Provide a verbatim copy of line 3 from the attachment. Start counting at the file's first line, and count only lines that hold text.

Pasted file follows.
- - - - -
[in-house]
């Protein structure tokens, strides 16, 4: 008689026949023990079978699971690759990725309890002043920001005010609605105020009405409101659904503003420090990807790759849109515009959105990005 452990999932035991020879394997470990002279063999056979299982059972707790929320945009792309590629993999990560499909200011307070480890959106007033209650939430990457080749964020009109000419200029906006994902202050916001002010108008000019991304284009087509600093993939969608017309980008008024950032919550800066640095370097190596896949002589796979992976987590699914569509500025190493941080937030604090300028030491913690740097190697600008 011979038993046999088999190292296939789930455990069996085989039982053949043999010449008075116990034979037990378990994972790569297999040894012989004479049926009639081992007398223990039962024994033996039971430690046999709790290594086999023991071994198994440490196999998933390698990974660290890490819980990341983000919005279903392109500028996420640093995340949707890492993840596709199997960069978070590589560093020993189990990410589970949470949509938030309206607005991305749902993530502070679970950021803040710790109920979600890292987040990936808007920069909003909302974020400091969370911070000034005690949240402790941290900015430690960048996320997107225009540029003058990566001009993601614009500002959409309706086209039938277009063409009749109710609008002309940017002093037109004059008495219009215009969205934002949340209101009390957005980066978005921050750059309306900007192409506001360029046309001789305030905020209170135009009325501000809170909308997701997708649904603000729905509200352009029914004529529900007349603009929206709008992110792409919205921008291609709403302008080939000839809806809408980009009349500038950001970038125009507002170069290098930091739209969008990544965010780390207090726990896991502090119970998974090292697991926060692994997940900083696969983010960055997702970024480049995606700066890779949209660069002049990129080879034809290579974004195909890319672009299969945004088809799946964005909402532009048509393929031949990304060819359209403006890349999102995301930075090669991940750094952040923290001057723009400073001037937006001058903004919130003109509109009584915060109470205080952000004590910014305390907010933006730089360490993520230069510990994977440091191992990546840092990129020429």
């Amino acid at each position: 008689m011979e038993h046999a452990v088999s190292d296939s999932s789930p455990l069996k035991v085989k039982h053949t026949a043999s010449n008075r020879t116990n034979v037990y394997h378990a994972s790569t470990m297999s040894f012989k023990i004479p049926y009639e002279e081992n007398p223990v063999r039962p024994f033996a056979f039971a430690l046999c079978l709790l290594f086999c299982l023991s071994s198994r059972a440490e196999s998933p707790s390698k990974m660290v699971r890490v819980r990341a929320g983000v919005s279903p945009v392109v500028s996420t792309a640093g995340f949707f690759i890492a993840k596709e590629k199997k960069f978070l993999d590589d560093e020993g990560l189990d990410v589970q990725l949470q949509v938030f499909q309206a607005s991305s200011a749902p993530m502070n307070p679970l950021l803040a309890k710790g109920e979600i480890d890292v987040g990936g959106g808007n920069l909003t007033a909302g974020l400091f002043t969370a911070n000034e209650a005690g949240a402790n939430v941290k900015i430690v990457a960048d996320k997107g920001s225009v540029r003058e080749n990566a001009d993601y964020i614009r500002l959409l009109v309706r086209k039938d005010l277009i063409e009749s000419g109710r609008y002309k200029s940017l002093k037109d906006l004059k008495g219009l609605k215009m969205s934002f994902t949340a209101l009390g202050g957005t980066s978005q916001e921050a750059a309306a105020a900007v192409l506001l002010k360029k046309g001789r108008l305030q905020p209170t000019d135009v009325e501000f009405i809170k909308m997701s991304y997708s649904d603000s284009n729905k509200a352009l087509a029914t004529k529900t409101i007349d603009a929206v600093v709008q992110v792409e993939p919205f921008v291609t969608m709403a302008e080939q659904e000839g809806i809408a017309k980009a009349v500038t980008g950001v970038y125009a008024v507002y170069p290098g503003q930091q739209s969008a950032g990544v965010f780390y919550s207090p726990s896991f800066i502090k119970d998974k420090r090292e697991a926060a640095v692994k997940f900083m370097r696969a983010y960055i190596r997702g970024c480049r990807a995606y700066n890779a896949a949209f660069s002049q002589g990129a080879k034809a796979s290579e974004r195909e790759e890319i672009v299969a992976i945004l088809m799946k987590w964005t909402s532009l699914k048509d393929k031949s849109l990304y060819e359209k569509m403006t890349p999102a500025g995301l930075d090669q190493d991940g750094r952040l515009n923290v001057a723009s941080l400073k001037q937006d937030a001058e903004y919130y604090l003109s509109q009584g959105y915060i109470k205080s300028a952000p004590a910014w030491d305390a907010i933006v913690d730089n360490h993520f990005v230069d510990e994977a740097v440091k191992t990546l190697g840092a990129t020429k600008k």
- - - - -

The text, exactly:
């Amino acid at each position: 008689m011979e038993h046999a452990v088999s190292d296939s999932s789930p455990l069996k035991v085989k039982h053949t026949a043999s010449n008075r020879t116990n034979v037990y394997h378990a994972s790569t470990m297999s040894f012989k023990i004479p049926y009639e002279e081992n007398p223990v063999r039962p024994f033996a056979f039971a430690l046999c079978l709790l290594f086999c299982l023991s071994s198994r059972a440490e196999s998933p707790s390698k990974m660290v699971r890490v819980r990341a929320g983000v919005s279903p945009v392109v500028s996420t792309a640093g995340f949707f690759i890492a993840k596709e590629k199997k960069f978070l993999d590589d560093e020993g990560l189990d990410v589970q990725l949470q949509v938030f499909q309206a607005s991305s200011a749902p993530m502070n307070p679970l950021l803040a309890k710790g109920e979600i480890d890292v987040g990936g959106g808007n920069l909003t007033a909302g974020l400091f002043t969370a911070n000034e209650a005690g949240a402790n939430v941290k900015i430690v990457a960048d996320k997107g920001s225009v540029r003058e080749n990566a001009d993601y964020i614009r500002l959409l009109v309706r086209k039938d005010l277009i063409e009749s000419g109710r609008y002309k200029s940017l002093k037109d906006l004059k008495g219009l609605k215009m969205s934002f994902t949340a209101l009390g202050g957005t980066s978005q916001e921050a750059a309306a105020a900007v192409l506001l002010k360029k046309g001789r108008l305030q905020p209170t000019d135009v009325e501000f009405i809170k909308m997701s991304y997708s649904d603000s284009n729905k509200a352009l087509a029914t004529k529900t409101i007349d603009a929206v600093v709008q992110v792409e993939p919205f921008v291609t969608m709403a302008e080939q659904e000839g809806i809408a017309k980009a009349v500038t980008g950001v970038y125009a008024v507002y170069p290098g503003q930091q739209s969008a950032g990544v965010f780390y919550s207090p726990s896991f800066i502090k119970d998974k420090r090292e697991a926060a640095v692994k997940f900083m370097r696969a983010y960055i190596r997702g970024c480049r990807a995606y700066n890779a896949a949209f660069s002049q002589g990129a080879k034809a796979s290579e974004r195909e790759e890319i672009v299969a992976i945004l088809m799946k987590w964005t909402s532009l699914k048509d393929k031949s849109l990304y060819e359209k569509m403006t890349p999102a500025g995301l930075d090669q190493d991940g750094r952040l515009n923290v001057a723009s941080l400073k001037q937006d937030a001058e903004y919130y604090l003109s509109q009584g959105y915060i109470k205080s300028a952000p004590a910014w030491d305390a907010i933006v913690d730089n360490h993520f990005v230069d510990e994977a740097v440091k191992t990546l190697g840092a990129t020429k600008k």